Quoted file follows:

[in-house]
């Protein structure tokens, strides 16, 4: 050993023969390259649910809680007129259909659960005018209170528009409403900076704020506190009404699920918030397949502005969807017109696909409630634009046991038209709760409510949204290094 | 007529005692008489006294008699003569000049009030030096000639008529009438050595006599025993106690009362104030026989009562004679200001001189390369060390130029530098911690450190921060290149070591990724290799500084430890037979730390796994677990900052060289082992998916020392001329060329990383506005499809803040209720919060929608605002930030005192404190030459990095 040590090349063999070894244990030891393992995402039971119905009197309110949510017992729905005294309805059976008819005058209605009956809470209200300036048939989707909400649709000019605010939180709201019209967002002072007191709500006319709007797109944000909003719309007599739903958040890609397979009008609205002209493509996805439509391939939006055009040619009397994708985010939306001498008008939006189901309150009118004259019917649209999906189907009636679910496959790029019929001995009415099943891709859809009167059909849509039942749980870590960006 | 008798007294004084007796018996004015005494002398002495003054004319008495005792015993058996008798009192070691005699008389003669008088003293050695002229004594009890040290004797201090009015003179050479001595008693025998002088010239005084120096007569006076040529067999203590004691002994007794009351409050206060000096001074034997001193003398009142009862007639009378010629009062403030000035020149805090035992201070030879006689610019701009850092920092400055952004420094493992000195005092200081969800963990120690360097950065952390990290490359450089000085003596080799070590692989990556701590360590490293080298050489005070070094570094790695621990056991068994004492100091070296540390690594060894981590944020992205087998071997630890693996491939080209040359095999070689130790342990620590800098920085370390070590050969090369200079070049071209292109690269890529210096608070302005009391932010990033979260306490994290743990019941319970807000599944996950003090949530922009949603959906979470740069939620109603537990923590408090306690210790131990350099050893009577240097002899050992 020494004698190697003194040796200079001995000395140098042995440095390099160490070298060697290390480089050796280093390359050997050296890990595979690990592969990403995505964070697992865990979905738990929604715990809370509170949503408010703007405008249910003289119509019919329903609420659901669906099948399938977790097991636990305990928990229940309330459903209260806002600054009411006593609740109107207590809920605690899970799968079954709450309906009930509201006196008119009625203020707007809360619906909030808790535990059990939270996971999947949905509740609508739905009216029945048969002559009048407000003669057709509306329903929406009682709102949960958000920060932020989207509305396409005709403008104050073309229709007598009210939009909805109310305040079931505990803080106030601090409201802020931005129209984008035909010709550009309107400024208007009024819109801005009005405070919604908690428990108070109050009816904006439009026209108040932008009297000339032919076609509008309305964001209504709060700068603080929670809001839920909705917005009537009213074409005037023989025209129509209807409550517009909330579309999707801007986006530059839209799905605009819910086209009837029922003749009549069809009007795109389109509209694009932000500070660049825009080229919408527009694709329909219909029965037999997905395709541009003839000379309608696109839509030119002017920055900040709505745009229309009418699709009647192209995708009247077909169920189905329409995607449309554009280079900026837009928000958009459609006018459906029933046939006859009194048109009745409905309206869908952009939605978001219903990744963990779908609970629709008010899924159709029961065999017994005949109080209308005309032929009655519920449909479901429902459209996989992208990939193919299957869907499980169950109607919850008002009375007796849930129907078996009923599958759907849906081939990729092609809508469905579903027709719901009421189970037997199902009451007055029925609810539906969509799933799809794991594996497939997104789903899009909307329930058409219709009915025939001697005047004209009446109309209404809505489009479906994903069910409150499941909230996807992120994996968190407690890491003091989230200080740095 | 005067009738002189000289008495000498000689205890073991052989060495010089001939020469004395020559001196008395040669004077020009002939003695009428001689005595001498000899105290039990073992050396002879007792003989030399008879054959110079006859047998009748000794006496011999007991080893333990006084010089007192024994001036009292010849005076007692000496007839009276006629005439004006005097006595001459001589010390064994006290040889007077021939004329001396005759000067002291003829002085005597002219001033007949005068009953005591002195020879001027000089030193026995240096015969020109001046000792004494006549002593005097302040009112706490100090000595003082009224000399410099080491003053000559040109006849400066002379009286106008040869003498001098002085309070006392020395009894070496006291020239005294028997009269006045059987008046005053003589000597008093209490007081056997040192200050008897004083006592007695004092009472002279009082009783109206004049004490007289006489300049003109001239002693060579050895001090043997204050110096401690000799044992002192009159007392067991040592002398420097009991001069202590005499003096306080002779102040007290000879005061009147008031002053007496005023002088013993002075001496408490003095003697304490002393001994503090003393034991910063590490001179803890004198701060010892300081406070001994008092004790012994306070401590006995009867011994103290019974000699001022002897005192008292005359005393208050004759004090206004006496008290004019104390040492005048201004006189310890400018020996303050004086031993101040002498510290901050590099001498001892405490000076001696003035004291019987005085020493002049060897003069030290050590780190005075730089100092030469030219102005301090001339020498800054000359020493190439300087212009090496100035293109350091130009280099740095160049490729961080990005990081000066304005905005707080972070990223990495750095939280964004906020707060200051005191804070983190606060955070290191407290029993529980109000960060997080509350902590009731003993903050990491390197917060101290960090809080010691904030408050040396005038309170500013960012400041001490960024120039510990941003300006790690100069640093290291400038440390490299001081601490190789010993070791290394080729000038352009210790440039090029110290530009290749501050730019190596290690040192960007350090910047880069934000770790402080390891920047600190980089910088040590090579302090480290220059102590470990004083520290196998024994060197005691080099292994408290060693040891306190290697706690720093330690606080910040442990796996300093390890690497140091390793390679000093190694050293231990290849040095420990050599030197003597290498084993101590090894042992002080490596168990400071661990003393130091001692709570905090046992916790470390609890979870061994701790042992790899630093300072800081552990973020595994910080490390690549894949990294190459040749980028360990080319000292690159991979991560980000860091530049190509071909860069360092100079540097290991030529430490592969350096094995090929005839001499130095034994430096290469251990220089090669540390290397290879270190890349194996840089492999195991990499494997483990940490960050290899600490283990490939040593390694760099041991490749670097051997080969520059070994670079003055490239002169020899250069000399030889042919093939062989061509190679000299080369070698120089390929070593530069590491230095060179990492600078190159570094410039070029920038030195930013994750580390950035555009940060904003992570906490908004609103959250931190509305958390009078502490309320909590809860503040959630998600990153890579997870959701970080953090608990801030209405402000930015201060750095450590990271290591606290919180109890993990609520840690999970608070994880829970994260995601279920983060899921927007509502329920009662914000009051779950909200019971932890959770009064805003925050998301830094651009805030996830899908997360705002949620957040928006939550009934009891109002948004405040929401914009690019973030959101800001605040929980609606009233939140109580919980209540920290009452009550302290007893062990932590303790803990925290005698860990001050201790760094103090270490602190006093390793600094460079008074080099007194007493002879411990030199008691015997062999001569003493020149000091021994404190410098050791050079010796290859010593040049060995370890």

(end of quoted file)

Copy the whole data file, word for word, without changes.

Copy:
[in-house]
């Protein structure tokens, strides 16, 4: 050993023969390259649910809680007129259909659960005018209170528009409403900076704020506190009404699920918030397949502005969807017109696909409630634009046991038209709760409510949204290094 | 007529005692008489006294008699003569000049009030030096000639008529009438050595006599025993106690009362104030026989009562004679200001001189390369060390130029530098911690450190921060290149070591990724290799500084430890037979730390796994677990900052060289082992998916020392001329060329990383506005499809803040209720919060929608605002930030005192404190030459990095 040590090349063999070894244990030891393992995402039971119905009197309110949510017992729905005294309805059976008819005058209605009956809470209200300036048939989707909400649709000019605010939180709201019209967002002072007191709500006319709007797109944000909003719309007599739903958040890609397979009008609205002209493509996805439509391939939006055009040619009397994708985010939306001498008008939006189901309150009118004259019917649209999906189907009636679910496959790029019929001995009415099943891709859809009167059909849509039942749980870590960006 | 008798007294004084007796018996004015005494002398002495003054004319008495005792015993058996008798009192070691005699008389003669008088003293050695002229004594009890040290004797201090009015003179050479001595008693025998002088010239005084120096007569006076040529067999203590004691002994007794009351409050206060000096001074034997001193003398009142009862007639009378010629009062403030000035020149805090035992201070030879006689610019701009850092920092400055952004420094493992000195005092200081969800963990120690360097950065952390990290490359450089000085003596080799070590692989990556701590360590490293080298050489005070070094570094790695621990056991068994004492100091070296540390690594060894981590944020992205087998071997630890693996491939080209040359095999070689130790342990620590800098920085370390070590050969090369200079070049071209292109690269890529210096608070302005009391932010990033979260306490994290743990019941319970807000599944996950003090949530922009949603959906979470740069939620109603537990923590408090306690210790131990350099050893009577240097002899050992 020494004698190697003194040796200079001995000395140098042995440095390099160490070298060697290390480089050796280093390359050997050296890990595979690990592969990403995505964070697992865990979905738990929604715990809370509170949503408010703007405008249910003289119509019919329903609420659901669906099948399938977790097991636990305990928990229940309330459903209260806002600054009411006593609740109107207590809920605690899970799968079954709450309906009930509201006196008119009625203020707007809360619906909030808790535990059990939270996971999947949905509740609508739905009216029945048969002559009048407000003669057709509306329903929406009682709102949960958000920060932020989207509305396409005709403008104050073309229709007598009210939009909805109310305040079931505990803080106030601090409201802020931005129209984008035909010709550009309107400024208007009024819109801005009005405070919604908690428990108070109050009816904006439009026209108040932008009297000339032919076609509008309305964001209504709060700068603080929670809001839920909705917005009537009213074409005037023989025209129509209807409550517009909330579309999707801007986006530059839209799905605009819910086209009837029922003749009549069809009007795109389109509209694009932000500070660049825009080229919408527009694709329909219909029965037999997905395709541009003839000379309608696109839509030119002017920055900040709505745009229309009418699709009647192209995708009247077909169920189905329409995607449309554009280079900026837009928000958009459609006018459906029933046939006859009194048109009745409905309206869908952009939605978001219903990744963990779908609970629709008010899924159709029961065999017994005949109080209308005309032929009655519920449909479901429902459209996989992208990939193919299957869907499980169950109607919850008002009375007796849930129907078996009923599958759907849906081939990729092609809508469905579903027709719901009421189970037997199902009451007055029925609810539906969509799933799809794991594996497939997104789903899009909307329930058409219709009915025939001697005047004209009446109309209404809505489009479906994903069910409150499941909230996807992120994996968190407690890491003091989230200080740095 | 005067009738002189000289008495000498000689205890073991052989060495010089001939020469004395020559001196008395040669004077020009002939003695009428001689005595001498000899105290039990073992050396002879007792003989030399008879054959110079006859047998009748000794006496011999007991080893333990006084010089007192024994001036009292010849005076007692000496007839009276006629005439004006005097006595001459001589010390064994006290040889007077021939004329001396005759000067002291003829002085005597002219001033007949005068009953005591002195020879001027000089030193026995240096015969020109001046000792004494006549002593005097302040009112706490100090000595003082009224000399410099080491003053000559040109006849400066002379009286106008040869003498001098002085309070006392020395009894070496006291020239005294028997009269006045059987008046005053003589000597008093209490007081056997040192200050008897004083006592007695004092009472002279009082009783109206004049004490007289006489300049003109001239002693060579050895001090043997204050110096401690000799044992002192009159007392067991040592002398420097009991001069202590005499003096306080002779102040007290000879005061009147008031002053007496005023002088013993002075001496408490003095003697304490002393001994503090003393034991910063590490001179803890004198701060010892300081406070001994008092004790012994306070401590006995009867011994103290019974000699001022002897005192008292005359005393208050004759004090206004006496008290004019104390040492005048201004006189310890400018020996303050004086031993101040002498510290901050590099001498001892405490000076001696003035004291019987005085020493002049060897003069030290050590780190005075730089100092030469030219102005301090001339020498800054000359020493190439300087212009090496100035293109350091130009280099740095160049490729961080990005990081000066304005905005707080972070990223990495750095939280964004906020707060200051005191804070983190606060955070290191407290029993529980109000960060997080509350902590009731003993903050990491390197917060101290960090809080010691904030408050040396005038309170500013960012400041001490960024120039510990941003300006790690100069640093290291400038440390490299001081601490190789010993070791290394080729000038352009210790440039090029110290530009290749501050730019190596290690040192960007350090910047880069934000770790402080390891920047600190980089910088040590090579302090480290220059102590470990004083520290196998024994060197005691080099292994408290060693040891306190290697706690720093330690606080910040442990796996300093390890690497140091390793390679000093190694050293231990290849040095420990050599030197003597290498084993101590090894042992002080490596168990400071661990003393130091001692709570905090046992916790470390609890979870061994701790042992790899630093300072800081552990973020595994910080490390690549894949990294190459040749980028360990080319000292690159991979991560980000860091530049190509071909860069360092100079540097290991030529430490592969350096094995090929005839001499130095034994430096290469251990220089090669540390290397290879270190890349194996840089492999195991990499494997483990940490960050290899600490283990490939040593390694760099041991490749670097051997080969520059070994670079003055490239002169020899250069000399030889042919093939062989061509190679000299080369070698120089390929070593530069590491230095060179990492600078190159570094410039070029920038030195930013994750580390950035555009940060904003992570906490908004609103959250931190509305958390009078502490309320909590809860503040959630998600990153890579997870959701970080953090608990801030209405402000930015201060750095450590990271290591606290919180109890993990609520840690999970608070994880829970994260995601279920983060899921927007509502329920009662914000009051779950909200019971932890959770009064805003925050998301830094651009805030996830899908997360705002949620957040928006939550009934009891109002948004405040929401914009690019973030959101800001605040929980609606009233939140109580919980209540920290009452009550302290007893062990932590303790803990925290005698860990001050201790760094103090270490602190006093390793600094460079008074080099007194007493002879411990030199008691015997062999001569003493020149000091021994404190410098050791050079010796290859010593040049060995370890």